The subdivision of the Radio Base Station functionality involves a certain amount of additional signaling between the separated parts, which is the responsibility of the O&M-link. Regarding a first aspect, both parts must agree on a number of radio related parameters. The radio part must inform the RAN-part on its capabilities such that the RAN-part is able to determine the radio-related transmission properties for the respective user data traffic. This means in particular that the radio part informs the RAN-part on its status of operability, i.e. whether there are any malfunctions in the radio part, and its capabilities at least with regard to the applied frequency and maximum permitted downlink power. This must be agreed on for each carrier, which in turn embraces a plurality of Uu-interfaces to user equipments, to which the Radio Base Station momentarily maintains an established connection. The downlink power that has been assigned to a carrier is then distributed amongst the plurality of Uu-interfaces. The RAN-part in its turn must specify at least the parameters transmission frequency and downlink power for each Uu-interface on which user data shall be transmitted. It is another responsibility of the O&M-link to provide means for the radio part to communicate with the overall configuration and fault handling of the Radio Base Station which is located in the RAN-part. Finally, there must also be measures to achieve a secure transmission via the O&M-link, which can be done by any suitable link layer fault handling, e.g. by help of parity bits or other kinds of added redundancy.

The interface between RAN-part and radio part must also provide a user data link, which denotes a high speed interface for carrying the user data that is either transmitted from or received by the Radio Base Station. The number of links in uplink and downlink direction for a physical unit in the radio part is mainly a product depend parameter but the architectural model of the Radio Base Station supports an independence between radio part division into units and interfaces. For instance, a unit comprises an O&M-link and a synchronization link and, for a single carrier unit, one user data link for uplink and downlink direction and, for a two-carrier unit two user data links in downlink direction and four user data link uplink direction. In the Radio Access Network the user data is represented by packet data that is transmitted in form of a bitstream and it is one of the responsibilities of the Radio Base Station to convert this bitstream into signals that are suitable for transmission on air. Therefore, the proposed subdivision of the functionality of the Radio Base Station according to the present invention makes it also necessary to determine where the user data is converted. In case of a subdivision into a RAN-part and a radio part, which are supposed to be independent of each other, it appears to be appropriate that the internal RBS-interface carries the user data in form of a symbol stream, which implies that RAN-part must include means for user data converting and de-converting as shown in FIG. 2. The RAN-part receives the packet data on the Iub-interface 21 in form of a bitstream and comprises the necessary means to perform the steps of channel coding 22, power control 23 and modulating 24. The user data is then transmitted over the interface 25 in form of said symbol stream, e.g. as an (I+Q)-component. The same applies mutas mutandis for user data that has been received by the user equipment.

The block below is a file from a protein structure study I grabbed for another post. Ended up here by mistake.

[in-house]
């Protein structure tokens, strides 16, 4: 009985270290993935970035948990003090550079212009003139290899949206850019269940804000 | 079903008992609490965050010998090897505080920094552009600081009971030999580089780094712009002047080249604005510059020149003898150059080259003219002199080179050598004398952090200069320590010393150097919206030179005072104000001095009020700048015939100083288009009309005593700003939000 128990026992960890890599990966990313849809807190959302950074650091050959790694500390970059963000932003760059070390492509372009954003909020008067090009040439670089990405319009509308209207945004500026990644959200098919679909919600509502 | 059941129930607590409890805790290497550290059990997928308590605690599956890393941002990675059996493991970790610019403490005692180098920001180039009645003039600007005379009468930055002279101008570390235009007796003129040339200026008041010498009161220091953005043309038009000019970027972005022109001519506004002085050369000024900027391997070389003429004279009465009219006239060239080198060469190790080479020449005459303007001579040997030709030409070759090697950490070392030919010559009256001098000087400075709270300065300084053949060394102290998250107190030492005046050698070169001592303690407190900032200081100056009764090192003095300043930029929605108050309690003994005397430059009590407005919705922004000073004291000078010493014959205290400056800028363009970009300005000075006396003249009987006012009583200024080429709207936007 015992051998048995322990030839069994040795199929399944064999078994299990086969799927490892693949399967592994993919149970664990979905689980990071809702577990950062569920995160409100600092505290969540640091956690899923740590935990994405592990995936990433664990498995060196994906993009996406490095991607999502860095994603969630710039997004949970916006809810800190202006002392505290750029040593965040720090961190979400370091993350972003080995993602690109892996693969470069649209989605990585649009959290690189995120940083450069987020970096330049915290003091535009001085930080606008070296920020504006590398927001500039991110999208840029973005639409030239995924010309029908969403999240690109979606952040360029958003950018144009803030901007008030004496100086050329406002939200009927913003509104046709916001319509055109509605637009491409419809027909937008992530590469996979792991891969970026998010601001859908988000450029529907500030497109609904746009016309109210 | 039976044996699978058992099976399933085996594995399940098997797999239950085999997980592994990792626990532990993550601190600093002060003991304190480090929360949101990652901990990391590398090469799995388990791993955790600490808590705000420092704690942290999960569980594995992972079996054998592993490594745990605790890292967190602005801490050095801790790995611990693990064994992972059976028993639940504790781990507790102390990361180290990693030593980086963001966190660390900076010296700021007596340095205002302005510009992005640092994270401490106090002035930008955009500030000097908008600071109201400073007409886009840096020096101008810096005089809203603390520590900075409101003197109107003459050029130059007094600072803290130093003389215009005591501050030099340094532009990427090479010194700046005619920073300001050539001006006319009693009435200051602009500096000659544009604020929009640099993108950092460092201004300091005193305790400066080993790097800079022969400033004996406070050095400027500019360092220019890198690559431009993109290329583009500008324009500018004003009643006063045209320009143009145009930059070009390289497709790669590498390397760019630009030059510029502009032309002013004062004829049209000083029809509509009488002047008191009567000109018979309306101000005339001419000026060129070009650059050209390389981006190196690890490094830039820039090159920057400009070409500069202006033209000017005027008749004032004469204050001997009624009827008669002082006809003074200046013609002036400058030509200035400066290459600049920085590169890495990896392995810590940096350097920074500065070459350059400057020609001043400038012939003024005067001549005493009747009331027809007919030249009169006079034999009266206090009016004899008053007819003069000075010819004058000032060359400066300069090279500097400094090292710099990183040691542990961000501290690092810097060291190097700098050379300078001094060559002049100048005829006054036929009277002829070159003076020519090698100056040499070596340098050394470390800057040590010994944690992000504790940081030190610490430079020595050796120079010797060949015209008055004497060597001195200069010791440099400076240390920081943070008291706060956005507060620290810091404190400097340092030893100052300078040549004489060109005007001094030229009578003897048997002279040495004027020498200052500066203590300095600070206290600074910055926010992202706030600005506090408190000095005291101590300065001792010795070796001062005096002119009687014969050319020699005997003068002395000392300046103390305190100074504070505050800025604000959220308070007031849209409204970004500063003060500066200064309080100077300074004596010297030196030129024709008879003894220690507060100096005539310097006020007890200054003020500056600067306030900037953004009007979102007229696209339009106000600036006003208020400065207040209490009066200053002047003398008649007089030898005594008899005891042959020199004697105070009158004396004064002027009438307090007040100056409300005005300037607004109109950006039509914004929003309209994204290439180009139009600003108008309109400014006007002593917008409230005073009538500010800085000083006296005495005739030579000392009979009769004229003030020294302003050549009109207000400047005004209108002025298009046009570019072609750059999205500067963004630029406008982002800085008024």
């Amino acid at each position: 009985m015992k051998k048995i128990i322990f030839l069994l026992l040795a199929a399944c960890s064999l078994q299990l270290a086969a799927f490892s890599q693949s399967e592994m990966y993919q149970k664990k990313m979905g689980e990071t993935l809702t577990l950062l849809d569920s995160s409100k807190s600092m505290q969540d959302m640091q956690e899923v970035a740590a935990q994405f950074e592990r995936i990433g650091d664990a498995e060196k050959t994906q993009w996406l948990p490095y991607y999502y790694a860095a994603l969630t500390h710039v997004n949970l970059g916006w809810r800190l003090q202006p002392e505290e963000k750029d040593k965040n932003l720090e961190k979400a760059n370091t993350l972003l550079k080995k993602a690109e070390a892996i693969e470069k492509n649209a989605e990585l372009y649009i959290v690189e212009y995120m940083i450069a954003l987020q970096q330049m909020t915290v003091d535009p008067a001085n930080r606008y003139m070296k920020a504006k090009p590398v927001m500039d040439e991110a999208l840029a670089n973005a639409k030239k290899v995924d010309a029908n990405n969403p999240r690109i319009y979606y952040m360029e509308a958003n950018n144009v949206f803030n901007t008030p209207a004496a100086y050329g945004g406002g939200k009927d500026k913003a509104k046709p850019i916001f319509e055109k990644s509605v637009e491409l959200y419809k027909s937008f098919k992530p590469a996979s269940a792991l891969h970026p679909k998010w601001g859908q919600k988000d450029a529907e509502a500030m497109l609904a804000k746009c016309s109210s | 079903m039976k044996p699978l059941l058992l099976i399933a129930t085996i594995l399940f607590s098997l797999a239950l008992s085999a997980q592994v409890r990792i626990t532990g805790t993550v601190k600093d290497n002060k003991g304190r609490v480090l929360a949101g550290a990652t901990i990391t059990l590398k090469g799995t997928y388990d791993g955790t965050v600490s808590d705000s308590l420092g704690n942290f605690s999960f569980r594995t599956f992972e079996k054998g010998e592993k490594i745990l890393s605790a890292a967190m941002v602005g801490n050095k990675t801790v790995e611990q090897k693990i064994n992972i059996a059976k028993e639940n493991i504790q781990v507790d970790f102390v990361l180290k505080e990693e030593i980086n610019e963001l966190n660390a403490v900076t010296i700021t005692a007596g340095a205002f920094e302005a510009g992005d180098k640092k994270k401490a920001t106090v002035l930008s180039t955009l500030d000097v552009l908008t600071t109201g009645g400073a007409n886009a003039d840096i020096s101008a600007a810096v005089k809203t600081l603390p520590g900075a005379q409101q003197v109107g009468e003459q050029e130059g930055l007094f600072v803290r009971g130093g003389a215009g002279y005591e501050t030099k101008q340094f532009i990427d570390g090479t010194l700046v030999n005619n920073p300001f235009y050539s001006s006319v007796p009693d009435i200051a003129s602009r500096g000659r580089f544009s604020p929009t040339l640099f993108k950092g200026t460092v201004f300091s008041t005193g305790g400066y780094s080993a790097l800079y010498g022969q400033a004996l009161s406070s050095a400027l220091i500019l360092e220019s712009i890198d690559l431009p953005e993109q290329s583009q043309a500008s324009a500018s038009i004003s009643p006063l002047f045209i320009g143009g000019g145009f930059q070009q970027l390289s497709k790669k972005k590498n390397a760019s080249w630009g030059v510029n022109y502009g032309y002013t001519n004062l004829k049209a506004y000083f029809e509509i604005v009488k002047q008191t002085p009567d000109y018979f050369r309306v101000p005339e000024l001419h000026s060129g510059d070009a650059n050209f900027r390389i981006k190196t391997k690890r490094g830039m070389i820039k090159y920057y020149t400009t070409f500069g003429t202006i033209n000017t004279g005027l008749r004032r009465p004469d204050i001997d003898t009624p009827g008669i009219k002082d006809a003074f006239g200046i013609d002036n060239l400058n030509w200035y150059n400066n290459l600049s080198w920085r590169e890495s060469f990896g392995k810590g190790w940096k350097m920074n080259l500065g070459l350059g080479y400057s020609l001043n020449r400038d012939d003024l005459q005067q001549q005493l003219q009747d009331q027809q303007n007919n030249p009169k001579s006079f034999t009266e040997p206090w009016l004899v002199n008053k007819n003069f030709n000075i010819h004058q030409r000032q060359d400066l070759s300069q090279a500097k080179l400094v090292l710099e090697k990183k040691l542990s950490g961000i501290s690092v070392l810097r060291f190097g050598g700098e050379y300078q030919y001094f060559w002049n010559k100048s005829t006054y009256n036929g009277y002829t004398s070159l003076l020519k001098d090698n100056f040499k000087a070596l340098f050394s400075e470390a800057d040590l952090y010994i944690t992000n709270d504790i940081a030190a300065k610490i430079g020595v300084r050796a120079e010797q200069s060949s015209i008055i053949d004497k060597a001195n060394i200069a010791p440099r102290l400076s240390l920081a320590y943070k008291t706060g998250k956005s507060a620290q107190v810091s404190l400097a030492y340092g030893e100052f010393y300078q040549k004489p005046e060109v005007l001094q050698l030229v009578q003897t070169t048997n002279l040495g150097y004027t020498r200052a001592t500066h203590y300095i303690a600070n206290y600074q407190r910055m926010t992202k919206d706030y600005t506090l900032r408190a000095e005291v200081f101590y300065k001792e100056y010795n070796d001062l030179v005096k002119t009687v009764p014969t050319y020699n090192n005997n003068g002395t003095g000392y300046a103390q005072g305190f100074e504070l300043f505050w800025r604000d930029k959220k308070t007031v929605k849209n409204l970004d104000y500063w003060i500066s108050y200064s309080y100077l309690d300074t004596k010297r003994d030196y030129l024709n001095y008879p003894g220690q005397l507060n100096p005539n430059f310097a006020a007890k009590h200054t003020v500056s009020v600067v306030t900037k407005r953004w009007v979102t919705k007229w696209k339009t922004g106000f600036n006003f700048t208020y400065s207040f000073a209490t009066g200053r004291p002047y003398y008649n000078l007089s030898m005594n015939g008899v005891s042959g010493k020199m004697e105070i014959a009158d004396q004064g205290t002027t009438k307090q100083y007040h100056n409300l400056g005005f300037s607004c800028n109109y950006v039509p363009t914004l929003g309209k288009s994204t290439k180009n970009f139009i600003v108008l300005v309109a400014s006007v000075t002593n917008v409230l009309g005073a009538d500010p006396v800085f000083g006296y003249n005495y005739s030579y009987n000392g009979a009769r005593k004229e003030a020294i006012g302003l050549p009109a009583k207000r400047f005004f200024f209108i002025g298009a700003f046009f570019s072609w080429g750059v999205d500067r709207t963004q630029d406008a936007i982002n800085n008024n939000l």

The user data link can be supervised by various means, e.g. by means of an added redundancy as described for the O&M-link, by means of addressing, or by means of power measurements. With regard to addressing, typically each symbol stream has an identifier associated with it. This identifier associates, generally spoken, a certain geographical area to the symbol stream. The geographical area refers to, e.g., a cell, a certain cell sector, or even an antenna beam and specifies a distinct antenna in case there are several antennas and the applied frequency. This identifier is not connected to a physical unit in the radio part; however, it must be known to both the unit that is responsible for the overall configuration handling and the radio part. The identifier is inserted by the transmitting party and supervised by the receiving party, which facilitates fault locating in the routing of the symbol stream through the Radio Base Station. Another alternative to supervise the user data link is by means of power measurements during a given measurement period of the TX symbol power, which denotes the average symbol power in the downlink, and the RX symbol power, which denotes the average symbol power in the uplink. The measurement result is sent either embedded in the user data link or the O&M-link. Corresponding measurements are done on the receiving part of the interface. Faults on the radio path configuration can be located by means of an automatic gain calibration.

In a preferred embodiment of the present invention the internal RBS-interface also comprises an optional synchronization link. This link is optional depending on the hardware implementation of the radio parts. In certain implementations it might be necessary to transfer both a frequency reference and a time reference, i.e. a frame structure, to the radio parts. This is especially helpful when RAN-part and radio part are physically distant from each other. A preferable implementation is to embed the time reference within the symbol stream, e.g. indicating the first symbol in the frame, and to embed the frequency reference as the interface bit clock. The supervision of the synchronization link is preferably integrated with an interface delay calibration, i.e. the time reference sent by the RAN-part is echoed back by the radio part and the round trip delay is measured. The knowledge of this delay can be used to trim the TX Diversity delays and RAKE usage. Alternatively, the echoing can be done the other way around, i.e. the radio part measures the delay. This might be advantageous in systems with many units in the radio part and only one RAN-part.